English department adopts anti-plagarism program

Aerin Johnson
Web Editor

New anti-plagiarism software Turnitin has come to the high school’s English department.

Turnitin is a program used by more than 1 million teachers and 20 million students in 126 different countries around the world, according to its website. The program’s systems are used to check the originality of students’ work, give them feedback and make handing papers back easier.

“With Turnitin, students see their rough draft and how much has been plagiarized,” said Jennifer Griggs, Abraham Lincoln Traditional School English teacher, according to Turnitin.com.

Students can use the software to check their papers and get some feedback before they turn them in, even if the teacher of the class isn’t using the software.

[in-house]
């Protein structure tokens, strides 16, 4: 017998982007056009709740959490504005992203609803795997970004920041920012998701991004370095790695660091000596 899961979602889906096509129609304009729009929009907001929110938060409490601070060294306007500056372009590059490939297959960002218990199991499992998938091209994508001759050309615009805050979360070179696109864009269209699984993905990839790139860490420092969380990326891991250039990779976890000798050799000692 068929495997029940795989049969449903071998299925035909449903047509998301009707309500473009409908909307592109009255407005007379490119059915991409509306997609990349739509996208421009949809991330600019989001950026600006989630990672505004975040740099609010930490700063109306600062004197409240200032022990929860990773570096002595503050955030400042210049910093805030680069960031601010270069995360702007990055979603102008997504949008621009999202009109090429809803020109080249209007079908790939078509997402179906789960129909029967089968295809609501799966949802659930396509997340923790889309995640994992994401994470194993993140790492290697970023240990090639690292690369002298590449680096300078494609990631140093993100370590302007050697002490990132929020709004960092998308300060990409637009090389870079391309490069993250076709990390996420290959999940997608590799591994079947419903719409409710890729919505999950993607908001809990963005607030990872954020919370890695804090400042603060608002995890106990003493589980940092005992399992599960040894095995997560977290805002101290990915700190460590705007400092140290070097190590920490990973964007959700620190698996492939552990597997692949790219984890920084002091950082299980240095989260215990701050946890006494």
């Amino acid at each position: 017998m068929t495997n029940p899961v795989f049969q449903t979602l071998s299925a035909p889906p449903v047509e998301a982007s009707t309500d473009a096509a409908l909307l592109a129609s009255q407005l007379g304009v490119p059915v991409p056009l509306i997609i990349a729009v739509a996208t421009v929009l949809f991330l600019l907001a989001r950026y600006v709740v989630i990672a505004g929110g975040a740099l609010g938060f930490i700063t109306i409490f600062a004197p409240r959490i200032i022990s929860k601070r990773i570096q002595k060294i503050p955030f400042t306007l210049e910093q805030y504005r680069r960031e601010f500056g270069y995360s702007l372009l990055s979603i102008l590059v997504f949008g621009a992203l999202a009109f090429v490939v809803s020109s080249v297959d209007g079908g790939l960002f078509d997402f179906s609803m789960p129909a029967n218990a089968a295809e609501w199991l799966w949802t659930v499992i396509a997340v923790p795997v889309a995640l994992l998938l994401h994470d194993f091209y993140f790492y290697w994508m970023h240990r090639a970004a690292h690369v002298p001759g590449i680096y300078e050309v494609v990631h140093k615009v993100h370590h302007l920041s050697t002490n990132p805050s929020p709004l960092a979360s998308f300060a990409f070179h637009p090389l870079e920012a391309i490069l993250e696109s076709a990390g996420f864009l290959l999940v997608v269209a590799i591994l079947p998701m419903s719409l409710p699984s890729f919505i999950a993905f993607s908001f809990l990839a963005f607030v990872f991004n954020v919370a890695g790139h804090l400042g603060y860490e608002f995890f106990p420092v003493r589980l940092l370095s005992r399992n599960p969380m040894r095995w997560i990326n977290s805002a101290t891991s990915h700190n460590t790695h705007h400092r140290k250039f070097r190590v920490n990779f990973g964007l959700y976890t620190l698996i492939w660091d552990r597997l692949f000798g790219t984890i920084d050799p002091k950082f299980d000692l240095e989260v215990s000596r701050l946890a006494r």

Rita Chapman, English department chairperson, and Dr. Jon Clark, principal, decided to start use of the program last spring.

“The Missouri Technology Standard,” according to Chapman is the one of the reasons the school has started to use Turnitin.

The other is to teach students not to plagiarize before they go to college, where the punishment for plagiarism is much more severe.

Punishments at the college level could include expulsion from the University or not being able to earn a degree, according to Checkforplagiarism.net.

Some students are fond of turnitin because it give them flexibility with their deadlines.

“I like it because if an assignment is due on Monday, I have until 12 a.m. to turn it in,” said junior Jack Kemper.

“We believe, as the English department, it will help with grading,” said Kristin Moore, English teacher, about the software.

It cost the Webster Groves high school $5,000 per year to run Turnitin. It is $3,000 for the license and $2 for each student who uses it.

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